The distinction is strange. I would assume you do not need references for your race - you only have one race, you choose race only once, so eventually you'd memorize all that your race does - but many characters have multiple spells (sometimes dozens), and pick new spells every level, etc.

In addition, darkvision is repeated multiple times (for reference), but not discussed extensively (for reflection) - leaving lots of room for mistakes, doubts and errata (for example, the book never discusses if creatures with darkvision prefer to use torches, in order to see colors, or prefer to dwell in the darkness to keep a permanent advantage against other creatures).

In practice, it doesn't bother me - I have darkvision more or less memorized at this point - but it makes me feel as if the designers of 5e have not considered these issues.

Well, this "Manual x Encyclopedia" became larger than I had intended.

There are LOTS of topics to cover in these series... Information presentation, user interface design user/experience design, word count, size and format, drop die tables, analog "technologies" in RPGs, multipurpose mechanics, efficiency/elegance, information waste (on die rolls, etc.), information compression, wasted time on dice rolls, granularity, and so on... will try to tackle them next.

Saturday, January 18, 2020

The three-strikes rule for FAST COMBAT - or NPCs, mass combat, etc.

While running Curse of Strahd, I had a problem: the PCs would often ally with NPCs to fight multiple monsters at once.

Now, as a DM, to roll dice for both sides of a conflict feels ridiculous and boring, even more so if some of the NPCs are average-level spell-casters, with spells and actions to choose from. And I can only imagine how tiresome it would be for the players to watch the DM rolling for a fight that doesn't involve them directly.

Of course, you could let your players control the NPCs on their side - which generally I recommend. But, TBH, the players are having a hard time with the number of options they already have, and this wouldn't help.

And I didn't want to handwave it, either. It was important to me if the NPC would survive the battle, and it was interesting to see if they would help the PCs or require help themselves.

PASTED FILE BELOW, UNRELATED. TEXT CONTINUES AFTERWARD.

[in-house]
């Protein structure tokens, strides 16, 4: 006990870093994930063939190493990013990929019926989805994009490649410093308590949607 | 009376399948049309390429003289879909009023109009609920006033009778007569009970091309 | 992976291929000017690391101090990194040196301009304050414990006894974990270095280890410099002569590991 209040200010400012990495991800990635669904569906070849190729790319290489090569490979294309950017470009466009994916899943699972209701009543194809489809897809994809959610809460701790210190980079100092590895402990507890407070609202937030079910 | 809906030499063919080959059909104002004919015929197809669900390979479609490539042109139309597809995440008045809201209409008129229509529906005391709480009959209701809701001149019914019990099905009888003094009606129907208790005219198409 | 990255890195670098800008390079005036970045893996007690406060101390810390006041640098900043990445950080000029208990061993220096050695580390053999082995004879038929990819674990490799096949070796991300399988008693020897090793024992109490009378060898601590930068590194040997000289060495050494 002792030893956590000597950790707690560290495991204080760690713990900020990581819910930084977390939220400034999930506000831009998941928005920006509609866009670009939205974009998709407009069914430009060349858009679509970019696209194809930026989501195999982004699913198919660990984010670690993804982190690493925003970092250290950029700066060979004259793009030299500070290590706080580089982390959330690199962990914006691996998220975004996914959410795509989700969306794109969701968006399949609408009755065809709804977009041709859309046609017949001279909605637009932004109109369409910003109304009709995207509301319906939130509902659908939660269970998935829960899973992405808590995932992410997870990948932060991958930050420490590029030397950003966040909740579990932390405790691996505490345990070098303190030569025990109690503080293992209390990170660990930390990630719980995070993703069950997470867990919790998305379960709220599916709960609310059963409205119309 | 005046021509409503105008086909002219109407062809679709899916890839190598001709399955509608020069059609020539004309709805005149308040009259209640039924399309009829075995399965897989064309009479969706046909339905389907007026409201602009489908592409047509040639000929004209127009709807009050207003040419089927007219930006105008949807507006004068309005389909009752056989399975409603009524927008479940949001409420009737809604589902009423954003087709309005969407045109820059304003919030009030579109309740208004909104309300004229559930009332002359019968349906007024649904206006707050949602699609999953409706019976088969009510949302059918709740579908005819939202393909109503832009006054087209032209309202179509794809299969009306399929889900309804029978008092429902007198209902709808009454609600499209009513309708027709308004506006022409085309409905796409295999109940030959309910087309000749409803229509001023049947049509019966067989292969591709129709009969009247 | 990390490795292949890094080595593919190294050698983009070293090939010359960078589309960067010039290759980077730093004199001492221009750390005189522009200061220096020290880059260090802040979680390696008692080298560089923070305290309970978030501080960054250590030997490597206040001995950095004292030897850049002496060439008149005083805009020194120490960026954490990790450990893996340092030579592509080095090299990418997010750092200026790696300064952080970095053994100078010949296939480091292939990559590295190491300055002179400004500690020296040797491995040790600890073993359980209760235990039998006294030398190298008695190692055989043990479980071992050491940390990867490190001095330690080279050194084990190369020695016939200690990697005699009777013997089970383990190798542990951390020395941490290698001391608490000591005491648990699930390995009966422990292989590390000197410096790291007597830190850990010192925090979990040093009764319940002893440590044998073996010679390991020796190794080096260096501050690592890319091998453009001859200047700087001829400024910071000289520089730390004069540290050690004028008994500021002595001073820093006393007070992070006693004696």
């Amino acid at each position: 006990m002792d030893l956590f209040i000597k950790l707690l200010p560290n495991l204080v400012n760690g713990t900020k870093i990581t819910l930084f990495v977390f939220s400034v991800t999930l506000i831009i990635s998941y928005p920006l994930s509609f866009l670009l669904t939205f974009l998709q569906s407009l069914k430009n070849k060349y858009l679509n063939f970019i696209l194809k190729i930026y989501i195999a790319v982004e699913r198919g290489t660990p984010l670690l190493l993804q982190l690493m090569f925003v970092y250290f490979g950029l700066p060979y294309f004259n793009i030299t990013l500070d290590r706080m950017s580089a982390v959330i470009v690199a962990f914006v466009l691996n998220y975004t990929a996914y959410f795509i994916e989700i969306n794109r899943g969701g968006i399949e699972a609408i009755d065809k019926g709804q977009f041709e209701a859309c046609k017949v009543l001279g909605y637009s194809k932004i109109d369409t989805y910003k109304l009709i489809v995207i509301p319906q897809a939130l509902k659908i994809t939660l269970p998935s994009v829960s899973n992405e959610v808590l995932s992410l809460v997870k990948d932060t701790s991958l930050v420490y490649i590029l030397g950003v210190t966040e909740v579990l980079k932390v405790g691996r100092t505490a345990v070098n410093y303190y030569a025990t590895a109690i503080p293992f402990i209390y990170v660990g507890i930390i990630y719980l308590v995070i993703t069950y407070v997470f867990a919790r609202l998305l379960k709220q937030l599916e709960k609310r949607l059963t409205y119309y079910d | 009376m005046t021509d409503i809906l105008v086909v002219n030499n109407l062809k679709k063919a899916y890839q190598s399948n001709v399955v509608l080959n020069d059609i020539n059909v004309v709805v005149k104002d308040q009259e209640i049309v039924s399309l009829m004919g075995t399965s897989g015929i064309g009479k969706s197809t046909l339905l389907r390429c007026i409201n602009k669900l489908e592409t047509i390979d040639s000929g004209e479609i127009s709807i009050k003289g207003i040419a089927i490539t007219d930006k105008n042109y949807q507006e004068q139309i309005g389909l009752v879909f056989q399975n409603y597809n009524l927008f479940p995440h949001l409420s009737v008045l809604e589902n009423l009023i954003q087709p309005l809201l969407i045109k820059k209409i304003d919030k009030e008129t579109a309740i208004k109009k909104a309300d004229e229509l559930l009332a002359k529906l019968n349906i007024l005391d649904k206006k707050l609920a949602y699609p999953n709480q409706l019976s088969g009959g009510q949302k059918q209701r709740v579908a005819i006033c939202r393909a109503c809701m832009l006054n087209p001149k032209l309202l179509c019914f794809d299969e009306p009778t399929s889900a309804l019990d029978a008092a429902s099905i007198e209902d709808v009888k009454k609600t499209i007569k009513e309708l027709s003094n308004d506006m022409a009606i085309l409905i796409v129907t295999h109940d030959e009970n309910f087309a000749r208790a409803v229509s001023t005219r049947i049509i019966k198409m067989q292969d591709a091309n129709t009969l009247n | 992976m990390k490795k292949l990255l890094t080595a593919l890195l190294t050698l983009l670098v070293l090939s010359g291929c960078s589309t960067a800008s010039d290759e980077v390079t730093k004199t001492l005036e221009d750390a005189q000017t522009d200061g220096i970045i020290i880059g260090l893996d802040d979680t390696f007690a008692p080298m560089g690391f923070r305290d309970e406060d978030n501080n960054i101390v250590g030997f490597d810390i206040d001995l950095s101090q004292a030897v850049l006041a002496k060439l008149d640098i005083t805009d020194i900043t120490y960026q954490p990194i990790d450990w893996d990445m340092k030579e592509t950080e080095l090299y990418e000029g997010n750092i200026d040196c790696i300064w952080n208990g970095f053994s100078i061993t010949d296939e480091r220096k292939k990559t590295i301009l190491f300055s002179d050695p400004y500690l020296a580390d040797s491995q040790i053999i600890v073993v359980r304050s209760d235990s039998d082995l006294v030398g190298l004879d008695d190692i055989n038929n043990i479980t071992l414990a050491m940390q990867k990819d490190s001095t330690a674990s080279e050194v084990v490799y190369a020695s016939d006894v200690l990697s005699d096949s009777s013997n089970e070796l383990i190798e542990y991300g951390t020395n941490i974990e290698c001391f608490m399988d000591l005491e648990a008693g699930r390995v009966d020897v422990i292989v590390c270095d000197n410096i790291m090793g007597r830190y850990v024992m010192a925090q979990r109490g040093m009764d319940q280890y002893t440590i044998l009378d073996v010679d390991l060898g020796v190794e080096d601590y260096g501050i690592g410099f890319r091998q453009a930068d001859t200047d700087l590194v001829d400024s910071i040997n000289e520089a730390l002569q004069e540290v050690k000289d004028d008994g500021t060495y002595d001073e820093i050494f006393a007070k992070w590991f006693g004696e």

Fortunately, there is an easy solution.

I call this the three-strikes rule. Works for lots of things.

In 5e, there are two things that encouraged me to use it.

First, death saving throws - they use a "three strikes" methods already.

Second, how damage and HP work in 5e. For many monsters, an attack deals about one third of a monster's HP in damage (I think I read this here; it isn't exact, but it works). This means that, in average... three hits, and you're out.

So, the solution is pretty simple: when a fight breaks, put the allied NPCs against inimical NPCs with comparable power, and roll a d20. Treat the results similarly to a death saving throw: three failures and the NPC is down, three successes and he is triumphant (and can help the PCs).

[If you want to be fair, a success should happen on 11 or more, but the difference is small]

If an NPC has a few failures but survives, he lost one third of his HP for each failure, and so on.

And if it is really important to save the NPC, well, the PCs can try - when the NPC is down, he starts rolling actual death saving throws.

This is scalable. If a paladin is fighting three goblins (assuming both sides are similar in power), each success means he killed one goblin. You could even use it for mass combat between two forces of similar power level. With a small list of modifiers (+2 for high ground, +4 if your force is twice the size of the other, -2 for each failure you already have, etc.), this is pretty much all you need for huge battles.

It also works for fragile NPCs that do not fight. They probably can not "win", but three failures means they're down. If one NPC is "guarding" another (which happened in my campaign), I might treat the two as a single entity and let the "bodyguard" fall first.

This method has a few advantages:

* You can roll a single die for both sides (success for one side means failure to the other). Inf act, I ask the players to roll for their allies.
* You can abstract all powers, wounds, attacks, etc. in a single roll.

It has a few difficulties, too.

For example, things get a bit complicated if the PCs team up with NPCs against a single powerful NPC. In this case, since you've got only one inimical NPC to manage, you're probably better off defaulting to the original system. And comparing the power of two different sides is not always easy.

But, overall, I find it better than playing each move by the book.

All these elements should be incorporated in the "narrative" of course. This assures the the NPCs power level becomes a bit more explicit. E.g., "when you find the fallen body of your comrade, you notice that there are twenty dead ORCS at his feet", and so on.

Sunday, January 12, 2020

100 Magic Weapons + some thoughts on random tables